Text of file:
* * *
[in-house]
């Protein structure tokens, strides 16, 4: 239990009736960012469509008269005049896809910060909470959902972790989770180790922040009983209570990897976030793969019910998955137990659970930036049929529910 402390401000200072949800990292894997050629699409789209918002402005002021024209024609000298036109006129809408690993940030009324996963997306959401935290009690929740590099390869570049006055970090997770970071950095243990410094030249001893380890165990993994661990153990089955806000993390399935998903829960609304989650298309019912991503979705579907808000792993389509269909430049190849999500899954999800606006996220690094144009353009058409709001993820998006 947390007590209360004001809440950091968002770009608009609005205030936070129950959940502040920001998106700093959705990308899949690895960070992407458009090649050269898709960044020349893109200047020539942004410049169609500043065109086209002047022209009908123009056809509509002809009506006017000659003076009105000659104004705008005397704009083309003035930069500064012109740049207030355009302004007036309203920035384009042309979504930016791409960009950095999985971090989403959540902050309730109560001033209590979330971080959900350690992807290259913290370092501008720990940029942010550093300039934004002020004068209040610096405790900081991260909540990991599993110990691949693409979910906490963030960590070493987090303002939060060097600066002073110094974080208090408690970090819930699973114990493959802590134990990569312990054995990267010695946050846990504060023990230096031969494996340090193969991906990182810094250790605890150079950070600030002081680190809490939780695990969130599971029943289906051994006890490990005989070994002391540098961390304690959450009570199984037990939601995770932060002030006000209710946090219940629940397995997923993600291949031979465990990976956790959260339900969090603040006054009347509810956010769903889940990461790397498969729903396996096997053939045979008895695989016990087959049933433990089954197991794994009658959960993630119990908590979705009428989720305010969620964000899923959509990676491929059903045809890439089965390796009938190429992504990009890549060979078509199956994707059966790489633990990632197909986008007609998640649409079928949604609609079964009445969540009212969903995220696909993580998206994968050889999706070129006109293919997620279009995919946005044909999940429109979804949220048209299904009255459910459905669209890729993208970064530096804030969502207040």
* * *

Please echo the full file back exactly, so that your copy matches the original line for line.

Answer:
[in-house]
């Protein structure tokens, strides 16, 4: 239990009736960012469509008269005049896809910060909470959902972790989770180790922040009983209570990897976030793969019910998955137990659970930036049929529910 402390401000200072949800990292894997050629699409789209918002402005002021024209024609000298036109006129809408690993940030009324996963997306959401935290009690929740590099390869570049006055970090997770970071950095243990410094030249001893380890165990993994661990153990089955806000993390399935998903829960609304989650298309019912991503979705579907808000792993389509269909430049190849999500899954999800606006996220690094144009353009058409709001993820998006 947390007590209360004001809440950091968002770009608009609005205030936070129950959940502040920001998106700093959705990308899949690895960070992407458009090649050269898709960044020349893109200047020539942004410049169609500043065109086209002047022209009908123009056809509509002809009506006017000659003076009105000659104004705008005397704009083309003035930069500064012109740049207030355009302004007036309203920035384009042309979504930016791409960009950095999985971090989403959540902050309730109560001033209590979330971080959900350690992807290259913290370092501008720990940029942010550093300039934004002020004068209040610096405790900081991260909540990991599993110990691949693409979910906490963030960590070493987090303002939060060097600066002073110094974080208090408690970090819930699973114990493959802590134990990569312990054995990267010695946050846990504060023990230096031969494996340090193969991906990182810094250790605890150079950070600030002081680190809490939780695990969130599971029943289906051994006890490990005989070994002391540098961390304690959450009570199984037990939601995770932060002030006000209710946090219940629940397995997923993600291949031979465990990976956790959260339900969090603040006054009347509810956010769903889940990461790397498969729903396996096997053939045979008895695989016990087959049933433990089954197991794994009658959960993630119990908590979705009428989720305010969620964000899923959509990676491929059903045809890439089965390796009938190429992504990009890549060979078509199956994707059966790489633990990632197909986008007609998640649409079928949604609609079964009445969540009212969903995220696909993580998206994968050889999706070129006109293919997620279009995919946005044909999940429109979804949220048209299904009255459910459905669209890729993208970064530096804030969502207040």